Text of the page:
Zakat: Some Questions Answered (Part I)

By Sir Dr. Muhammad Zafrullah Khan, KCSI (1893 – 1985)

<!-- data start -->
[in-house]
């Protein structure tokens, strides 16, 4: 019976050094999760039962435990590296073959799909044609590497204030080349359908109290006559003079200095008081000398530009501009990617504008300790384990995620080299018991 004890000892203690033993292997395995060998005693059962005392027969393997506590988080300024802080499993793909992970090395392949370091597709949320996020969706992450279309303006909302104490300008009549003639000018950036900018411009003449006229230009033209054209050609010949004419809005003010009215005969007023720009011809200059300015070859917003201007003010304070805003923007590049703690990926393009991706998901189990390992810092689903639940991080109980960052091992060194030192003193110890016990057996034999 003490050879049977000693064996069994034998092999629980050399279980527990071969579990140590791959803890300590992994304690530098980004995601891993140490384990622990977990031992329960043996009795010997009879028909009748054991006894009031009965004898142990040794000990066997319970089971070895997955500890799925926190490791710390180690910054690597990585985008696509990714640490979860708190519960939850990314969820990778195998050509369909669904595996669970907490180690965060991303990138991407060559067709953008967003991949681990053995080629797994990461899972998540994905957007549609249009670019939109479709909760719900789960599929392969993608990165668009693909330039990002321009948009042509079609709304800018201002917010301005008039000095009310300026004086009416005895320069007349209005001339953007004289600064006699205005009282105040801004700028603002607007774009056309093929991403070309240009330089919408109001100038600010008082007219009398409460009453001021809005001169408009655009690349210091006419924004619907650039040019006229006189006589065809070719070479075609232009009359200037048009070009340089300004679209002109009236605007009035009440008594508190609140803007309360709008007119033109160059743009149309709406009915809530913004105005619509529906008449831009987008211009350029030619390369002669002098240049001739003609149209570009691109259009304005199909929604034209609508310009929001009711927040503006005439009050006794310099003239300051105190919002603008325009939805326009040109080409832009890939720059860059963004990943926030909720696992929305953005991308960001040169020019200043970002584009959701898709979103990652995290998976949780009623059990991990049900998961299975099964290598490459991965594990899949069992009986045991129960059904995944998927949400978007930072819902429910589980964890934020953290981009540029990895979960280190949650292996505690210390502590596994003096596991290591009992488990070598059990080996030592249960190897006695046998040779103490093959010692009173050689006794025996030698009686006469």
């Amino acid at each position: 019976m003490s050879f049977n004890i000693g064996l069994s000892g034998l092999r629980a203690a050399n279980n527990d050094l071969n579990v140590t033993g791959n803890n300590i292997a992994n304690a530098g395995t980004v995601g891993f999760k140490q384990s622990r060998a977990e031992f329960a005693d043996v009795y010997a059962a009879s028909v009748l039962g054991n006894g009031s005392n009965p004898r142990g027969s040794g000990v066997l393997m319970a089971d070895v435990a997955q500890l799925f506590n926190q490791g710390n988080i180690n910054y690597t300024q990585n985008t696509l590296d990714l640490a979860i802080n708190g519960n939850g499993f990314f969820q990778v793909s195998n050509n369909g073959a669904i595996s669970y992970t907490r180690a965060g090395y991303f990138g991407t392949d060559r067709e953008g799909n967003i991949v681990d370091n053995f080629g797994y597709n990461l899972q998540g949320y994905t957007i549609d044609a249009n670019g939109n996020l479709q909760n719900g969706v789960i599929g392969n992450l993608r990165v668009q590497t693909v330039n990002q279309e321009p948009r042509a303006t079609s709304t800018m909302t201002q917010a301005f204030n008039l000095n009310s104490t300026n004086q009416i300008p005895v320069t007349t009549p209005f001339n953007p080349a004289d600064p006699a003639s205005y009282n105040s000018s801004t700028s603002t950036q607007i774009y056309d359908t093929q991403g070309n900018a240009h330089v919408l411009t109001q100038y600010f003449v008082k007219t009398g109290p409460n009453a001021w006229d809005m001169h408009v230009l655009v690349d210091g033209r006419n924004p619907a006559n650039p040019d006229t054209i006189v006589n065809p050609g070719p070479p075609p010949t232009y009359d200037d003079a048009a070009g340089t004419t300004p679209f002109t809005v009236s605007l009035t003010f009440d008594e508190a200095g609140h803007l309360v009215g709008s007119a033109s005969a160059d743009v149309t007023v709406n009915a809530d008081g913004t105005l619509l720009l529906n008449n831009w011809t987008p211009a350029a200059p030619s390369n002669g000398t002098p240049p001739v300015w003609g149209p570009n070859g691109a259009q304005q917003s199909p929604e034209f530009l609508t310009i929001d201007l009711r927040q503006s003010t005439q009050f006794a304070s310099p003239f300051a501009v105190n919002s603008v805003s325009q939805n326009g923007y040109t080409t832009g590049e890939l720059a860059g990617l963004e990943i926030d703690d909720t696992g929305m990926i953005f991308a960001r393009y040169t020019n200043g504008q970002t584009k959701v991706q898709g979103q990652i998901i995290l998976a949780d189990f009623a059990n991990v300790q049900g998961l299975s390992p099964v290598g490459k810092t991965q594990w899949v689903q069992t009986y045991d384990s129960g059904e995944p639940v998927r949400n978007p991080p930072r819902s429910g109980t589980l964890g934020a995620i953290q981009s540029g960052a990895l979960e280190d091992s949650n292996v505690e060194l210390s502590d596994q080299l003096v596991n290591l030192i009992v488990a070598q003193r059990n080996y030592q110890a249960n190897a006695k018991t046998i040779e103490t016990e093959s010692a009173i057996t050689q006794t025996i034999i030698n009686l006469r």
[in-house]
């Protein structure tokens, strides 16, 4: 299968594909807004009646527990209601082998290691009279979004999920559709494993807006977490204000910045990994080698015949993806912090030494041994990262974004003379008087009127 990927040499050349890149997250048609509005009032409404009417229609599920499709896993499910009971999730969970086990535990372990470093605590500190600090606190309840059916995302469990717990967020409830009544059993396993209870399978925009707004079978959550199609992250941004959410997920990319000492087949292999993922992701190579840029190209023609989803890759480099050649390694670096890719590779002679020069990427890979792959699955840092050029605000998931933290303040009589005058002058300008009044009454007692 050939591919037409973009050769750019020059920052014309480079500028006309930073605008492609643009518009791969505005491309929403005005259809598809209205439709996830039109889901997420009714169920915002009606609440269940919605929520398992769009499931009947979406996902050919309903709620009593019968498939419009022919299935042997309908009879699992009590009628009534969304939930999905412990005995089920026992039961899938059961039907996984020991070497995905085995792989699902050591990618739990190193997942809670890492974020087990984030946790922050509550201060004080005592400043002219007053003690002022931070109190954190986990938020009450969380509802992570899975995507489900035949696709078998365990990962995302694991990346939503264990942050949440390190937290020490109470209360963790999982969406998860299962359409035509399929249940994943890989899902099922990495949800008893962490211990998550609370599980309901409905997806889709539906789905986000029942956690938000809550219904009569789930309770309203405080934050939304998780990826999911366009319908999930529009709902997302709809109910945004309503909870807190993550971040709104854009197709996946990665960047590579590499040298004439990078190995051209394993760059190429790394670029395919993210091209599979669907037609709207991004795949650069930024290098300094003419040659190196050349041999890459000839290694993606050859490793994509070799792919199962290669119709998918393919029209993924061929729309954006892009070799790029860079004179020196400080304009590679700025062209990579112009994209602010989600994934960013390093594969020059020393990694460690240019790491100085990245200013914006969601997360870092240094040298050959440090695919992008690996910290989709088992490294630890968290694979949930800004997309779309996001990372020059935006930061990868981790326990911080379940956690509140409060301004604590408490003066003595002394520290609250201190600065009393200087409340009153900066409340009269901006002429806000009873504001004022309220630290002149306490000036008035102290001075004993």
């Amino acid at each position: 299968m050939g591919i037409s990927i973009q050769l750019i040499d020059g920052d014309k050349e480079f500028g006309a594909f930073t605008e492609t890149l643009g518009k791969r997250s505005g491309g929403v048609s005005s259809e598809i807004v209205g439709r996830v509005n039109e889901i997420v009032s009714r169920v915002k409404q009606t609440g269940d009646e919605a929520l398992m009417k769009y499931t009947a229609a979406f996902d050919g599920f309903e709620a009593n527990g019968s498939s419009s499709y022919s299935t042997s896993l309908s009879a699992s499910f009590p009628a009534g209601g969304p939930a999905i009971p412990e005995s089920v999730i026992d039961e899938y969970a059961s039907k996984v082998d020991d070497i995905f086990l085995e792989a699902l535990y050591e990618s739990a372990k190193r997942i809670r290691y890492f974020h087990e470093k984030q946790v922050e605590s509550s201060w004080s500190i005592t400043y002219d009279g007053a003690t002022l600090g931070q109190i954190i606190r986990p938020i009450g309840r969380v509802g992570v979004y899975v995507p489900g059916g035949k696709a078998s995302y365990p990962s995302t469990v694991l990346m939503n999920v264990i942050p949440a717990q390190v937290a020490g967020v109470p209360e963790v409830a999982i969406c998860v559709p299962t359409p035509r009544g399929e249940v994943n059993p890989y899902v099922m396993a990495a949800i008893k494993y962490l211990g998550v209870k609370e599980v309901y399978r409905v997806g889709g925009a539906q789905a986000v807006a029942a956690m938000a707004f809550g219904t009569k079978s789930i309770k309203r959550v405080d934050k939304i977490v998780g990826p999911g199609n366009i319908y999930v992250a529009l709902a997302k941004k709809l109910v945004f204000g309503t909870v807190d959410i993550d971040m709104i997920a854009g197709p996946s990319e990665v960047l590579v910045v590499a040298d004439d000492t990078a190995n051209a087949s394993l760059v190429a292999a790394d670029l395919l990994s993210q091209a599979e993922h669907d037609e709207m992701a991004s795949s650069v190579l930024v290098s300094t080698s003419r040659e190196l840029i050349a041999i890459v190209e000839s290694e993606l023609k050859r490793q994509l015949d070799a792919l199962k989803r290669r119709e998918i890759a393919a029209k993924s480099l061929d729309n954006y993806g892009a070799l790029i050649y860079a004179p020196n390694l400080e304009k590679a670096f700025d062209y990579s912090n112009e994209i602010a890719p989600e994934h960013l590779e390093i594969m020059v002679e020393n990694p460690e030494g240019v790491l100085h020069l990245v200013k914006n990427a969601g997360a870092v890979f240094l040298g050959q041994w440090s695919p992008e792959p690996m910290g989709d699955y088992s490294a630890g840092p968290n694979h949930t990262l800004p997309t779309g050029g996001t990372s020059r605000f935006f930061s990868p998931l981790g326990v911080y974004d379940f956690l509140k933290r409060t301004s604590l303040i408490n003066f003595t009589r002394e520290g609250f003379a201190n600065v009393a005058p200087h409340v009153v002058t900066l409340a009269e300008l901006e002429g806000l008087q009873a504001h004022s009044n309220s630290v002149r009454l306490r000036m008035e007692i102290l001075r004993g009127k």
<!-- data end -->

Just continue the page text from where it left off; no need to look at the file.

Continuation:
…Hazrat Abu Bakr was perfectly right in declaring that he would fight those who refused to pay the zakat even if their refusal did not go beyond holding back from him one nose string of a camel which they used to render to the Holy Prophet, or holding back a single lamb that they used to surrender as zakat to the Holy Prophet. He was not only the spiritual Successor of the Holy Prophet, peace be on him, but also his political Successor. The Islamic state had been established allover Arabia during the life-time of the Holy Prophet and it was the primary duty of his Successors to maintain the Islamic state, and to safeguard it and to arrange to recover the financial dues that were owed to the state treasury. The Holy Prophet, peace be on him, had organised the revenue system of the Islamic state which was based on the zakat, and the zakat was recognised as an obligatory tax due to the state. The Islamic state made provision for its diverse activities from the proceeds of the zakat. The military requirements of the state were met out of the zakat and all aspects of social welfare were provided out of the proceeds of the zakat. For instance, it is the duty of an Islamic state to provide for the maintenance of the unemployed and of the disabled; to provide capital for those who have been trained for a profession or an occupation or other beneficent activity, but lack the means of carrying it on; to promote industry and commerce; to provide facilities for transportation and for the comfort of travelers etc. It may sometimes be necessary for the state to help those who are indebted and cannot find the means to discharge their debts, or those against wom an award has been made which they have not the capacity to fulfill. All this has to be provided for out of the proceeds of the zakat. As the Islamic state is not a purely secular state, it is under obligation to provide for the propagation of Islam and to help those who accept Islam and are in need of assistance. This is also one of the purposes which have to be met out of the proceeds of the zakat, as is said in the Holy Quran: The proceeds of the zakat are for the poor and the needy, and for those employed in connection with their collection and distribution, for those whose hearts are to be comforted, and for the freeing of slaves, and for those burdened with debt, and for those striving in the cause of Allah, and for the comfort of the wayfarers. This is an ordinance from Allah. Allah is All Knowing, Wise. (9:60).